Calgary task force finds Quebec's Bill 21 has far-reaching impacts for religious minorities
Focus groups say concerns include psychological trauma and potential for copycat laws
A task force comprised of faith groups, think-tanks and community organizations in Calgary says Quebec's Bill 21 has impacted religious minorities across Canada since it came into law in 2019.
The secularism law bans religious symbols, like hijabs and turbans, prohibiting public teachers, lawyers, police officers and civil servants from wearing religious symbols at work, effectively preventing them from working in their chosen fields.
Lawyers for the government say it was needed to address unease about religious pluralism and the place of religion in society, but the Canadians it impacts say it violates the constitution and effectively makes them second-class citizens.
The I-Care task force study was funded by Think For Actions, Canadian Muslim Research Think Tank and Calgarians Against Racism, Violence and Hate at a cost of $21,000, gathering interviews and opinion from a wide range of residents from minority groups through focus groups.
Participants took part in several events held at churches, temples, mosques, and synagogues. The study says they described the bill as hateful and one which targets minority religions. All participants agreed that Bill 21 does not reflect what Canada stands for.
"It gives the feeling that we are becoming second-class citizens," said Dr. Mukarram Zaidi, chairman of the group Think For Actions, one of more than 50 groups involved in the study.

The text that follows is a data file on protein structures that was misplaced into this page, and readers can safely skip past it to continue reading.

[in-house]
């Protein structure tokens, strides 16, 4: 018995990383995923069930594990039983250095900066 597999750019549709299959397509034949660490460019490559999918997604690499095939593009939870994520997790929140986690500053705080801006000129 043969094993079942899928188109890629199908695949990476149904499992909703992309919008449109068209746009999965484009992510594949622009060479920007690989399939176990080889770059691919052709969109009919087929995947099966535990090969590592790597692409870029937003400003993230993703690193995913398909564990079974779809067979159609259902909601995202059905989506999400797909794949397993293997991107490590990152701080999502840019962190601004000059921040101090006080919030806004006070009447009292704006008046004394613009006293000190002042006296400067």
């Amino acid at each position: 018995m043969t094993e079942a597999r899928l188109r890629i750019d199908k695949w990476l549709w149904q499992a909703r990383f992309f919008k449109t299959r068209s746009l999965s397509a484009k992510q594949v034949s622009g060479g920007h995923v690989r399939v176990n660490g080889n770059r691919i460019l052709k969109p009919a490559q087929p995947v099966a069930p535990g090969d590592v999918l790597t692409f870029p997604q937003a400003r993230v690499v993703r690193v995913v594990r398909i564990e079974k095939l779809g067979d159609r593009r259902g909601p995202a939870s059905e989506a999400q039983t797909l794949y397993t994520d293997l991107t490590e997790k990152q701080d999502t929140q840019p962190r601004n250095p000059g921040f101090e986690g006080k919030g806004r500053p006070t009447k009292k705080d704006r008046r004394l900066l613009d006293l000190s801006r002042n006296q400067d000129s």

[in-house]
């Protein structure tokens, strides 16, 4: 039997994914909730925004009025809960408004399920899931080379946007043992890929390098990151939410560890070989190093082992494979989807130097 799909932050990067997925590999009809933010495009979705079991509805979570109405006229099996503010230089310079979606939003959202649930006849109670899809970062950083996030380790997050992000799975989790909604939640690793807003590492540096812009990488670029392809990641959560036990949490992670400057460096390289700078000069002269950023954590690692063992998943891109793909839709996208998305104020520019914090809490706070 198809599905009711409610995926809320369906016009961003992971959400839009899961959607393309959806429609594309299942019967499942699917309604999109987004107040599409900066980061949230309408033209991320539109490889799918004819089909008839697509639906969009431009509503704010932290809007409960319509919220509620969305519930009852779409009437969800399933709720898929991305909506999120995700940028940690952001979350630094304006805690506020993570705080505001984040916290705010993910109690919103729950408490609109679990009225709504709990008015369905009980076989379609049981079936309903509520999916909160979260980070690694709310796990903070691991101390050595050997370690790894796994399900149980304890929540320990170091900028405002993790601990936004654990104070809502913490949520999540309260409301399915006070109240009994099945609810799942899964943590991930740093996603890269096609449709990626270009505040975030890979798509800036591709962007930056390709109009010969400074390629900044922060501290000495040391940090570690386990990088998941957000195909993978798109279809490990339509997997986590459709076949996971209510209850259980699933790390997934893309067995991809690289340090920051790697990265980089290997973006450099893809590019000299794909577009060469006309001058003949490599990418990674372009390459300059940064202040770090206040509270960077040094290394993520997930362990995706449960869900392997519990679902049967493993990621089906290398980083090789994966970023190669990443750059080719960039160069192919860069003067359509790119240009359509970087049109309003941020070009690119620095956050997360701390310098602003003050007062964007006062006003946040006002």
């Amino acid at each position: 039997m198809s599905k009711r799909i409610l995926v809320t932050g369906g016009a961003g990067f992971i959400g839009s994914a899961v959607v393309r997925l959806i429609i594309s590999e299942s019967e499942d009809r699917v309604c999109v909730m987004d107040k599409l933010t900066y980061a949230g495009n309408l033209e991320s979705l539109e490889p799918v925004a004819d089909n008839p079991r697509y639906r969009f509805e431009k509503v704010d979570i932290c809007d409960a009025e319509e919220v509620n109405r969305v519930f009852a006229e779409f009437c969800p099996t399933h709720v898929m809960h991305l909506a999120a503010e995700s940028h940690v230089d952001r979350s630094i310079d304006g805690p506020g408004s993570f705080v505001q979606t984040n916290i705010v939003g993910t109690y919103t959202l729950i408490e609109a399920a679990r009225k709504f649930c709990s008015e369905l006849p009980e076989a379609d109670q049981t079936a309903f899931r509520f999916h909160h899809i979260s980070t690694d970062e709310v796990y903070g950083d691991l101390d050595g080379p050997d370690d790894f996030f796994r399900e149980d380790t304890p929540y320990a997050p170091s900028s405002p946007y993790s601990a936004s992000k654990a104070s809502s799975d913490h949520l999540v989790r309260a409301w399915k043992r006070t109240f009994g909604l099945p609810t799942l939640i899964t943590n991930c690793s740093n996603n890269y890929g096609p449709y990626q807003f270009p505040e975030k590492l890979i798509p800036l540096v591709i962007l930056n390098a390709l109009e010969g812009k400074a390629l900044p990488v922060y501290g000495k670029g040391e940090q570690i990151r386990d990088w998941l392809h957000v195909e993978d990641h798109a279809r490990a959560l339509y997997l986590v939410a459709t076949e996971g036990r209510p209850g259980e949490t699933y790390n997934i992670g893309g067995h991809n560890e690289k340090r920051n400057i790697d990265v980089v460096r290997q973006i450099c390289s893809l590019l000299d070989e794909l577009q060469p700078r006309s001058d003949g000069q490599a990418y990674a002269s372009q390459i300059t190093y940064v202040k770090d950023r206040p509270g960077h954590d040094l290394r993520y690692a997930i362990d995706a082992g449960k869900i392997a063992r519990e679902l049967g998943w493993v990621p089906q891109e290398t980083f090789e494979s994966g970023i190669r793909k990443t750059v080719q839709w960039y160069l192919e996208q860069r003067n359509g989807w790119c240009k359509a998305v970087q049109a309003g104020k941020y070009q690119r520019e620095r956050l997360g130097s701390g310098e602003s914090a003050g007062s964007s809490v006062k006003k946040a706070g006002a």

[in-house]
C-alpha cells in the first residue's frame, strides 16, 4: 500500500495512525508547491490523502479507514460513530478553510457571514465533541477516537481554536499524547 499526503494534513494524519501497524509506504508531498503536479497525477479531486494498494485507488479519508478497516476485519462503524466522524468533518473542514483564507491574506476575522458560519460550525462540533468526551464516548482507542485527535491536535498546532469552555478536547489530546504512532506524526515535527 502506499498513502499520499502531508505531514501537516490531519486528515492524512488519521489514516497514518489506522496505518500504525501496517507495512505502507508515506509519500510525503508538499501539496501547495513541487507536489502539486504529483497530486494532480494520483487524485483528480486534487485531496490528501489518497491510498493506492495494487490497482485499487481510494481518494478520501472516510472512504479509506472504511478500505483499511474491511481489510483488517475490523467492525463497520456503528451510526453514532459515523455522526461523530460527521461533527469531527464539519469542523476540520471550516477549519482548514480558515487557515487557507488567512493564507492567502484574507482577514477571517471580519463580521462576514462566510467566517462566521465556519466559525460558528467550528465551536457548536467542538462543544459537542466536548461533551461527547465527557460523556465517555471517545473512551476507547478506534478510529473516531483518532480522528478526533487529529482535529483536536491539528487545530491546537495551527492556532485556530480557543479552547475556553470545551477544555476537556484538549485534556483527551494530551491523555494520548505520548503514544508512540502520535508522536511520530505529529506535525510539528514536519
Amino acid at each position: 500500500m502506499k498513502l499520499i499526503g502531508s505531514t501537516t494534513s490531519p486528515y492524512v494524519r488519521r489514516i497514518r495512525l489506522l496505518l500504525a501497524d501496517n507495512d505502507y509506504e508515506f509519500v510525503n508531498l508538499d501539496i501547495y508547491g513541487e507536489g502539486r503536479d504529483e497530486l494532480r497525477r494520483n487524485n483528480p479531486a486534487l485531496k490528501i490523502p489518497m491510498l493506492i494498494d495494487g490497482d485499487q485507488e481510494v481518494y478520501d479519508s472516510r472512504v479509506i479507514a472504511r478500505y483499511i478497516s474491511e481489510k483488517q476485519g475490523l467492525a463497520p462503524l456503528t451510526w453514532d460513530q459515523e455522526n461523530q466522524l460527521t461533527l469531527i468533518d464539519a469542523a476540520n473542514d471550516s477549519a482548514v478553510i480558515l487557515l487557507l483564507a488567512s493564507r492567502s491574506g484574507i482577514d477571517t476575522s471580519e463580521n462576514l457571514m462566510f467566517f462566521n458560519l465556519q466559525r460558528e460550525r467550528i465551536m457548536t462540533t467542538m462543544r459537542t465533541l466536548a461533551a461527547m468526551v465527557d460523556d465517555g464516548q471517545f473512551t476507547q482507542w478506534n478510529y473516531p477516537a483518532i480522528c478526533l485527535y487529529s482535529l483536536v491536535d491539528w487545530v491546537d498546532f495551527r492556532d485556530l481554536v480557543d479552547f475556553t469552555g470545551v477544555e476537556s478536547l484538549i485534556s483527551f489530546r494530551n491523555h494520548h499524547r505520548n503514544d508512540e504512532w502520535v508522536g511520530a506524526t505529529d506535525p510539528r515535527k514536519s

"This type of bill increases racism and discrimination by providing futile grounds to white nationalism, neo-nazis, and white supremacists," Zaidi said.
He says the findings of the study into the impact of the bill in Alberta were unanimous.
"It makes you valueless it makes your feel unwanted and it definitely affects us on a personal, psychological and emotional level," Zaidi added, quoting the words of one participant.
Zaidi says they discovered the law is also having a psychological impact with minorities feeling under attack and many reporting an impact on their mental health.
Findings from the focus groups included questions around defining religious symbols, concerns over Quebec residents having to leave their jobs and move away from their homes as a result of the bill and worries about the possibility of copycat bills in other provinces.
The report says many interviewees described discontent and fear for the future including one stating that they believe Bill 21 produces hatred.
Calgary city council voted unanimously in September 2019 to formally oppose Bill 21 but some who took part in focus groups said they were still concerned about the possibility of Alberta's provincial government adopting a similar law in the future.
"This could be a reality tomorrow in our province," said Zaidi, citing concerns about a changing political landscape and more far-right groups and activity in Alberta. "We definitely fear that and that's why we did this study in Calgary."
Zaidi says people come to Canada, in many cases, to escape oppression and enjoy freedom of religion and equal rights. He says Bill 21 takes that hope away from many immigrants along with the pride they have in their respective religions.
Right now Bill 21 is facing several legal challenges in Quebec, where hearings are still taking place.
A test of the constitutionality of the secularism law began earlier this month with tearful testimony from Muslim and Sikh teachers who said the law derailed their careers and made them targets of bigotry.
It's facing four different lawsuits that claim it violates the Constitution in a number of different ways.
Civil society groups have targeted the law as part of a broader struggle against systemic racism.
The court challenge was temporarily suspended last week after a person who had attended the proceedings tested positive for COVID-19.